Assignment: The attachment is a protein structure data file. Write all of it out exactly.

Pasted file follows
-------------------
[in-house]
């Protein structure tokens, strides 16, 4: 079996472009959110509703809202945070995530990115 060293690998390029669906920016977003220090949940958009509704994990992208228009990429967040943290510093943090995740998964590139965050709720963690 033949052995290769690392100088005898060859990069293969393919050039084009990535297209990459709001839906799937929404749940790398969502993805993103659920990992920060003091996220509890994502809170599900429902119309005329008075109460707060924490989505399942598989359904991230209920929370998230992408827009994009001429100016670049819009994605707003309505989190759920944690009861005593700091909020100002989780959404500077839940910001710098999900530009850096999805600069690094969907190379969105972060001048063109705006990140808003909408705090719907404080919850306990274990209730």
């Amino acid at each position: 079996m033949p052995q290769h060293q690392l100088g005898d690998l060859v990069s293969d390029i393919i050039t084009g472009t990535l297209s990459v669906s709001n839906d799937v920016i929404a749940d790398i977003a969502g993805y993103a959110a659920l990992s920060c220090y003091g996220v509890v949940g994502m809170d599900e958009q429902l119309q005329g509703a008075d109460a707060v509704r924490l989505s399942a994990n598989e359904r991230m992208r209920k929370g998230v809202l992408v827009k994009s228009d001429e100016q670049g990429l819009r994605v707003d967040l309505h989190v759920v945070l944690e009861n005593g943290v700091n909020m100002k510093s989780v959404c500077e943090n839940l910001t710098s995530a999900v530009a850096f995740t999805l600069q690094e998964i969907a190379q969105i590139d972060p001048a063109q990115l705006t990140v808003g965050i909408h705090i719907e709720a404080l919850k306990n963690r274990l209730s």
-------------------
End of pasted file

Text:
[in-house]
């Protein structure tokens, strides 16, 4: 079996472009959110509703809202945070995530990115 060293690998390029669906920016977003220090949940958009509704994990992208228009990429967040943290510093943090995740998964590139965050709720963690 033949052995290769690392100088005898060859990069293969393919050039084009990535297209990459709001839906799937929404749940790398969502993805993103659920990992920060003091996220509890994502809170599900429902119309005329008075109460707060924490989505399942598989359904991230209920929370998230992408827009994009001429100016670049819009994605707003309505989190759920944690009861005593700091909020100002989780959404500077839940910001710098999900530009850096999805600069690094969907190379969105972060001048063109705006990140808003909408705090719907404080919850306990274990209730």
């Amino acid at each position: 079996m033949p052995q290769h060293q690392l100088g005898d690998l060859v990069s293969d390029i393919i050039t084009g472009t990535l297209s990459v669906s709001n839906d799937v920016i929404a749940d790398i977003a969502g993805y993103a959110a659920l990992s920060c220090y003091g996220v509890v949940g994502m809170d599900e958009q429902l119309q005329g509703a008075d109460a707060v509704r924490l989505s399942a994990n598989e359904r991230m992208r209920k929370g998230v809202l992408v827009k994009s228009d001429e100016q670049g990429l819009r994605v707003d967040l309505h989190v759920v945070l944690e009861n005593g943290v700091n909020m100002k510093s989780v959404c500077e943090n839940l910001t710098s995530a999900v530009a850096f995740t999805l600069q690094e998964i969907a190379q969105i590139d972060p001048a063109q990115l705006t990140v808003g965050i909408h705090i719907e709720a404080l919850k306990n963690r274990l209730s």